Here is a little of what I've learned - the good, the bad, and the ugly. (In reverse order.)
Teflon®: Teflon® is a brand name for a (so-called) heat resistant plastic. It was discovered by accident by a Dupont chemist in 1938. When these pans are heated high enough, a chemical called perfluorooctanoic acid (PFOA) is released. PFOA have been proven fatal to pet birds - the literal canary in the coal mine! Animal studies have linked PFOA to cancer, immune system damage, and birth defects. It has also been acknowledged that in humans there is a flu like condition called polymerfume fever, mostly noted in the manufacturers labs.
The process of creating Teflon® and similar non-stick products also leaches the PFOA fumes into the air. Is in the blood of 95 percent of Americans, including pregnant women. It has also been found in the blood of marine organisms and Arctic polar bears. Thankfully, the EPA regulated in 2006 that teflon manufactuers reduce environmental emissions of PFOA by 95% by this year (2015.) Unfortunately, this has no bearing on the fumes released into your home as you use the products.
Aluminum: Old pans or hand-me-downs are most likely non-anodized, which means that food comes into direct contact with the metal. Aluminum toxicity is linked to neuro-degenerative disease, cancer, anemia, and a host of other serious health issues. All newer aluminum has been anodized - making it less reactive. However, this can be problematic as well, as they are often coated with non-stick chemicals (see above) and can leech aluminum after extended use.
THE BAD (Well, potentially bad)
Copper: Copper is probably the most beautiful option for cookware. However, it's important to make sure the pans are of high quality and properly lined. Large amounts of copper from unlined cookware can cause nausea, vomiting and diarrhea. The National Institutes of Health (NIH) reports "Some copper and brass pans are coated with another metal to prevent food from coming into contact with copper. Over time, these coatings can break down and allow copper to dissolve in food. Older copper cookware may have tin or nickel coatings and should not be used for cooking."
Ceramics: Buy American and commercial. Again, the NIH reports "Some ceramic cookware should not be used to hold food. This in includes items bought in another country or considered to be a craft, antique, or collectible. These pieces may not meet FDA specifications. Test kits can detect high levels of lead in ceramic cookware, but lower levels may also be dangerous."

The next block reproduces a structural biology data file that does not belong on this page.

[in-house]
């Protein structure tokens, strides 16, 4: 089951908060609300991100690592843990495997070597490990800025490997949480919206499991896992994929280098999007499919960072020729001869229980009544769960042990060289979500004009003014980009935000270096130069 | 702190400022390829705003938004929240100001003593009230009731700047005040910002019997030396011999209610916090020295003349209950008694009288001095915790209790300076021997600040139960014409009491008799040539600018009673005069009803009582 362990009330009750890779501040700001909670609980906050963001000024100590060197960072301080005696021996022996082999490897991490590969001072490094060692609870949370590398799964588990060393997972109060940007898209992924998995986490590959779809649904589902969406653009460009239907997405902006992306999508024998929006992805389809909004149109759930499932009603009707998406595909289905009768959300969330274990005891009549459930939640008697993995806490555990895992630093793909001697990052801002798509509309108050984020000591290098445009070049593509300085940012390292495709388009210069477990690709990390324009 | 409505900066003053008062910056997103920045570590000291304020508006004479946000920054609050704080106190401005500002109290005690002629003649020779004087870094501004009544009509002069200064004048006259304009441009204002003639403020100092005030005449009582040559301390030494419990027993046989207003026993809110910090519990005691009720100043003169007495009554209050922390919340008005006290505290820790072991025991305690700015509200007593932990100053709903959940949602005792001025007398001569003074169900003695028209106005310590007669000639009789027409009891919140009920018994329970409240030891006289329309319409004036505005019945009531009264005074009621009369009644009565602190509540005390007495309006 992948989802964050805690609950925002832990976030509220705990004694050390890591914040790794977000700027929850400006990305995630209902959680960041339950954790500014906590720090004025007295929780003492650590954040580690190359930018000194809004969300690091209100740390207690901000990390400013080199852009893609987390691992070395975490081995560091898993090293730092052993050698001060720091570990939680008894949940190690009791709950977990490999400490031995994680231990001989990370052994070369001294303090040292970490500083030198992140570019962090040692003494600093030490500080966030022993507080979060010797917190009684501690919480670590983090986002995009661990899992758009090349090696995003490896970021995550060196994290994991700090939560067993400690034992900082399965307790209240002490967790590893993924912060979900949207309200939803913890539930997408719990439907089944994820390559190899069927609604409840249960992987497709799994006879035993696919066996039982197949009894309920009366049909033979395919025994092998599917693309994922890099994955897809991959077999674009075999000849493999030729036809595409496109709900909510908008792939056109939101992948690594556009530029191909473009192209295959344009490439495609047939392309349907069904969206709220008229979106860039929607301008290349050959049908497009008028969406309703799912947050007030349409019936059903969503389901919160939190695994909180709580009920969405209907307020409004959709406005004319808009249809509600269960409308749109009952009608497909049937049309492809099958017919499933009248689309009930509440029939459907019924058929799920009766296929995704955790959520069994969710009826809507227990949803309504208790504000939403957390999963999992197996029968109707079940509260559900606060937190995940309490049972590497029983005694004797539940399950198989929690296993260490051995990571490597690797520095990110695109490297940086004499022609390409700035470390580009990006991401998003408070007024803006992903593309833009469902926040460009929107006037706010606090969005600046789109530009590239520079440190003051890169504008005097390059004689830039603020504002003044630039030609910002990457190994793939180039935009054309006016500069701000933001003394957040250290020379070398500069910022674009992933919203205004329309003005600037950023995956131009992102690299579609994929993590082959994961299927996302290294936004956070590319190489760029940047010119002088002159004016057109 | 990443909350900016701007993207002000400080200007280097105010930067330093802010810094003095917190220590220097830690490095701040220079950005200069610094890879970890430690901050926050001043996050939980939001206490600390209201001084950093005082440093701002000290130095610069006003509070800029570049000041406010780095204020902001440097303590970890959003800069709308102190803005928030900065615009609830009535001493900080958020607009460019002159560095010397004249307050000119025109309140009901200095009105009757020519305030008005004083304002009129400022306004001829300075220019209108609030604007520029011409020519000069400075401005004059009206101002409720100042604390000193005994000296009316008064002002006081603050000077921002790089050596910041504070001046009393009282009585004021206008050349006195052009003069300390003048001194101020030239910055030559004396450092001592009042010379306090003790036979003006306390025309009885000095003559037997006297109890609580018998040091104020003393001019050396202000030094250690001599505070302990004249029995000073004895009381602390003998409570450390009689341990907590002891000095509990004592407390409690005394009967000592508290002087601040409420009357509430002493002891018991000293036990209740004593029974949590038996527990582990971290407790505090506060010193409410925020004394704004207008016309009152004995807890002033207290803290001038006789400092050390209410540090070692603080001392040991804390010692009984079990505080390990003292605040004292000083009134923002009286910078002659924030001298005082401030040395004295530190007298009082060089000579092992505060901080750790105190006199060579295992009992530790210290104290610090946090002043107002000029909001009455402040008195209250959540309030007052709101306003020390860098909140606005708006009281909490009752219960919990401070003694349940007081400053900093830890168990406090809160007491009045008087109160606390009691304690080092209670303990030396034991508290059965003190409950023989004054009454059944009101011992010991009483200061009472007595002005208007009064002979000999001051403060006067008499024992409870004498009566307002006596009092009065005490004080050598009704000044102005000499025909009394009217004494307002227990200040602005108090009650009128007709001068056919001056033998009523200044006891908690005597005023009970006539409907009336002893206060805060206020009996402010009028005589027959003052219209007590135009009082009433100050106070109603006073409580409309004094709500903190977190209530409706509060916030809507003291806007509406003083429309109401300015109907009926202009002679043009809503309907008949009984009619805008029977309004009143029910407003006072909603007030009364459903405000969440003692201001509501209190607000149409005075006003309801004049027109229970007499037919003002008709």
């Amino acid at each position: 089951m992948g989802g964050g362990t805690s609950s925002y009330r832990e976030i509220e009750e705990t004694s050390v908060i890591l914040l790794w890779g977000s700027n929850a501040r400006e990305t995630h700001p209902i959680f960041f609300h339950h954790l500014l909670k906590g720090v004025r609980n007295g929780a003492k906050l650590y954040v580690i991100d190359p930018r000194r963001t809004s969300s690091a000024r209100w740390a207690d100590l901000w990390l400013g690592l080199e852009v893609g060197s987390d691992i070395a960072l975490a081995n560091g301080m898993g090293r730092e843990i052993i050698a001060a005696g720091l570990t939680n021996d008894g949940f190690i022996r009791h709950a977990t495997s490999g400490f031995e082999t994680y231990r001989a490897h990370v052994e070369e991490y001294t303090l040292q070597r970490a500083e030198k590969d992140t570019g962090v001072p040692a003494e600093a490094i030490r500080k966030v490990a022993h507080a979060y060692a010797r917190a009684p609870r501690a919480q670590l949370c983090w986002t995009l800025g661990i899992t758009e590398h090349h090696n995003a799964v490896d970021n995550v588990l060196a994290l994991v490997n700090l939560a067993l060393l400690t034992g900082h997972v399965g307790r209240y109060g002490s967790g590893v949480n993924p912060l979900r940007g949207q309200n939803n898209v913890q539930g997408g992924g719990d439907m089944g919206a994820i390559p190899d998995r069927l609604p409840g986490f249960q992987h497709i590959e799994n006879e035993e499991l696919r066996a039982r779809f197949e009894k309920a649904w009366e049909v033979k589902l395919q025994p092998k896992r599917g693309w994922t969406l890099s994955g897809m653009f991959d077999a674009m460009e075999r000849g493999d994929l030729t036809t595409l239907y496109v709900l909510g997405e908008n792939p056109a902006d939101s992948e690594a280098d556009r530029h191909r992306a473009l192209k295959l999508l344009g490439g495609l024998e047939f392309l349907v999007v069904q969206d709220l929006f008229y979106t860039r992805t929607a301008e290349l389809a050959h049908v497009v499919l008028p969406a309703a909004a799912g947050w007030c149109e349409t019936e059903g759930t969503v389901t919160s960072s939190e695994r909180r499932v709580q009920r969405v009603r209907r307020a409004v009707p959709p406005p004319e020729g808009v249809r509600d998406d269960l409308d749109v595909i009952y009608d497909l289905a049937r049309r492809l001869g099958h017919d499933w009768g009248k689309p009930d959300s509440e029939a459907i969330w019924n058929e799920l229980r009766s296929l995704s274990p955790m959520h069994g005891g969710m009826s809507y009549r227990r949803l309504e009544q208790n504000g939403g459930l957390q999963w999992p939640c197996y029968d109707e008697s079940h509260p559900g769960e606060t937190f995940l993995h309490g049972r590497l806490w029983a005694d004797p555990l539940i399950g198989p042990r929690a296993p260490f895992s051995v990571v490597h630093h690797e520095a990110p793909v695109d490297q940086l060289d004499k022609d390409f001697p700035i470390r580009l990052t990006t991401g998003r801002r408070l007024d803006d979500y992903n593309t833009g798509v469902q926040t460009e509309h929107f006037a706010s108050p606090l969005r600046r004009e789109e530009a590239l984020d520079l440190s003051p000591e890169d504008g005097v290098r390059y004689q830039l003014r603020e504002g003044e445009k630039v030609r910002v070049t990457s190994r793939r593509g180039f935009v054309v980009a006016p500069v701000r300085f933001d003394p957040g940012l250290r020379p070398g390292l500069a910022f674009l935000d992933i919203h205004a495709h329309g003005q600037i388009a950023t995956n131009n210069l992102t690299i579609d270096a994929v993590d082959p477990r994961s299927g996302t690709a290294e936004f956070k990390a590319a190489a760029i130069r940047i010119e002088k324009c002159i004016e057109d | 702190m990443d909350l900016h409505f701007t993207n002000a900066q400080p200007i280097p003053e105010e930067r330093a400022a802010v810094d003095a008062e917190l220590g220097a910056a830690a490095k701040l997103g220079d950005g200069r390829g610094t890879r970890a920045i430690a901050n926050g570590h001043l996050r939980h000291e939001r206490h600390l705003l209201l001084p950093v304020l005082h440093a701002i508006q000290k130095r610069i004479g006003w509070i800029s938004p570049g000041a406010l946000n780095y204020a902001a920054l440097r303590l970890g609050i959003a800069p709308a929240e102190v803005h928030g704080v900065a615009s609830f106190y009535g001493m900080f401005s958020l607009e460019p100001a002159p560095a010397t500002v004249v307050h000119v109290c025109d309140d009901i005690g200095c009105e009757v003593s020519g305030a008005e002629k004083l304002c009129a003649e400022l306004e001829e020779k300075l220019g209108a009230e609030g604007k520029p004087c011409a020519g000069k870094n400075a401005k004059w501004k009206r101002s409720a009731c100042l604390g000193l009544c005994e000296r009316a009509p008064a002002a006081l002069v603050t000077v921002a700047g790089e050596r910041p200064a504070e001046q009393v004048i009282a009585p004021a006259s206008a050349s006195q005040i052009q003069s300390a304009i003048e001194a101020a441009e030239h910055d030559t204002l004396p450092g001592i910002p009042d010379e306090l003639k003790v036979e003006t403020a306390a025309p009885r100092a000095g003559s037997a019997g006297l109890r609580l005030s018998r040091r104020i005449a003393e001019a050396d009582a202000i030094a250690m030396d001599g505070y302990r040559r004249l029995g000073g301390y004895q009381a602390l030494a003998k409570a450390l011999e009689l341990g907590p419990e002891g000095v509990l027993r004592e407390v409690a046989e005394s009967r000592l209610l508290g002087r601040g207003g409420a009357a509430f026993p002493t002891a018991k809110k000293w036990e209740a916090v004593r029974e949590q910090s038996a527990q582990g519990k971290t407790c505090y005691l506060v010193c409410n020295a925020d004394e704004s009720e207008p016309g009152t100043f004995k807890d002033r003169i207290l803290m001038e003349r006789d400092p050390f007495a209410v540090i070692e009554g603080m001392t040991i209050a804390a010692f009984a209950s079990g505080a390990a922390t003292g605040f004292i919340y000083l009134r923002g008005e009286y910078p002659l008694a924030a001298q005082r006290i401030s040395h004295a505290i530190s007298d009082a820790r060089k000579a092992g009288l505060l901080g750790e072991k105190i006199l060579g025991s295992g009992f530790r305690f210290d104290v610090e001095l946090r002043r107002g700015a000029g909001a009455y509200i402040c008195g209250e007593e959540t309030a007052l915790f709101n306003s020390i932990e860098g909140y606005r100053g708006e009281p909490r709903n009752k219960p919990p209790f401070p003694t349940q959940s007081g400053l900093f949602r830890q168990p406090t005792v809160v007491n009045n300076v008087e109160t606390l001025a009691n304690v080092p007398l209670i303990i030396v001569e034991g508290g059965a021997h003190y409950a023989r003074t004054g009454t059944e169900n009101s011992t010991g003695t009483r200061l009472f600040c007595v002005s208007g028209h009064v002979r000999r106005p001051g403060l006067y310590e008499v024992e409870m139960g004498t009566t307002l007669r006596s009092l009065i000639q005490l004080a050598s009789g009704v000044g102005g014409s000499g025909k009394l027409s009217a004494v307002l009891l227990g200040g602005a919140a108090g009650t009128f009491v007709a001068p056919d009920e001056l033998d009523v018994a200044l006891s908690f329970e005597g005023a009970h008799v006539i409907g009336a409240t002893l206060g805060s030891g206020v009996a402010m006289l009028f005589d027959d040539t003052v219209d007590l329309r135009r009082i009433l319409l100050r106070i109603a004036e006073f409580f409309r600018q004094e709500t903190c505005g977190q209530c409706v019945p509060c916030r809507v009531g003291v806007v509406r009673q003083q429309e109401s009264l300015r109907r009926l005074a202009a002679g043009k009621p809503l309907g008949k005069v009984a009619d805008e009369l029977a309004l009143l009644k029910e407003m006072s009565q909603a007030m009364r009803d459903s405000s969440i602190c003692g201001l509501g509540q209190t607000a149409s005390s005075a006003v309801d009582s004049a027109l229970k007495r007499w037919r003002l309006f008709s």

THE GOOD (Lots of options here, folks.)
Stainless Steel: An inexpensive, easy to clean option. Personally, I've found mine to be more "non-stick" than non-stick! People with nickel allergies should avoid using these, as they could release small amounts of nickel if scratched.
Glass: All glass (with the exception of lead crystal) is inert, nontoxic, and safe. Treat this dishware respectfully, as stress (like taking from freezer to oven, adding liquid to a hot pan,etc) can damage or break them.
Ceramic: Another product to be gentle with, but great to use. Finished with enamel making them completely safe and inert. Watch for old and imported products as they may contain lead.
Stoneware: A great alternative to aluminum for baking. They can be tricky to clean as the stone absorbs flavors but they cook nicely and evenly.
Titanium: This premium cookware distributes heat evenly and won't warp or bend. It is completely inert - made from the same material as in medical applications like hip replacements. Although these are the most expensive option they will last for generations. Young Living carries a nice selection of this type.**
Cast iron: There is a reason your great-grandmother used them. Amazing to cook with and extremely durable with even heating and good heat retention. These pans are seasoned with oil and wiped clean - improving the flavor of food each time they are used. A handful of drawbacks: some people may not appreciate the weight. They are very heavy, which may not be a good combination for glass cooktops. They could create an "off" flavor for tomato products because of the pH. Those pans which have not built up a patina of seasoning my leach a small amount of iron. This is actually good health-wise for the majority of people, but those who suffer from haemochromatosis or similar conditions should avoid.
A Final Note:
To get the best out of your pots and pans, avoid using metal or hard plastic utensils. These utensils can scratch surfaces and cause pots and pans to wear out faster. Use wood, bamboo or silicone instead.
Is this an issue which is important to you? Have you already started the changeover in your kitchen or are you planning to start soon? Please let us know your thoughts in the comments!
** Our office and several of our employees are Young Living independent distributors.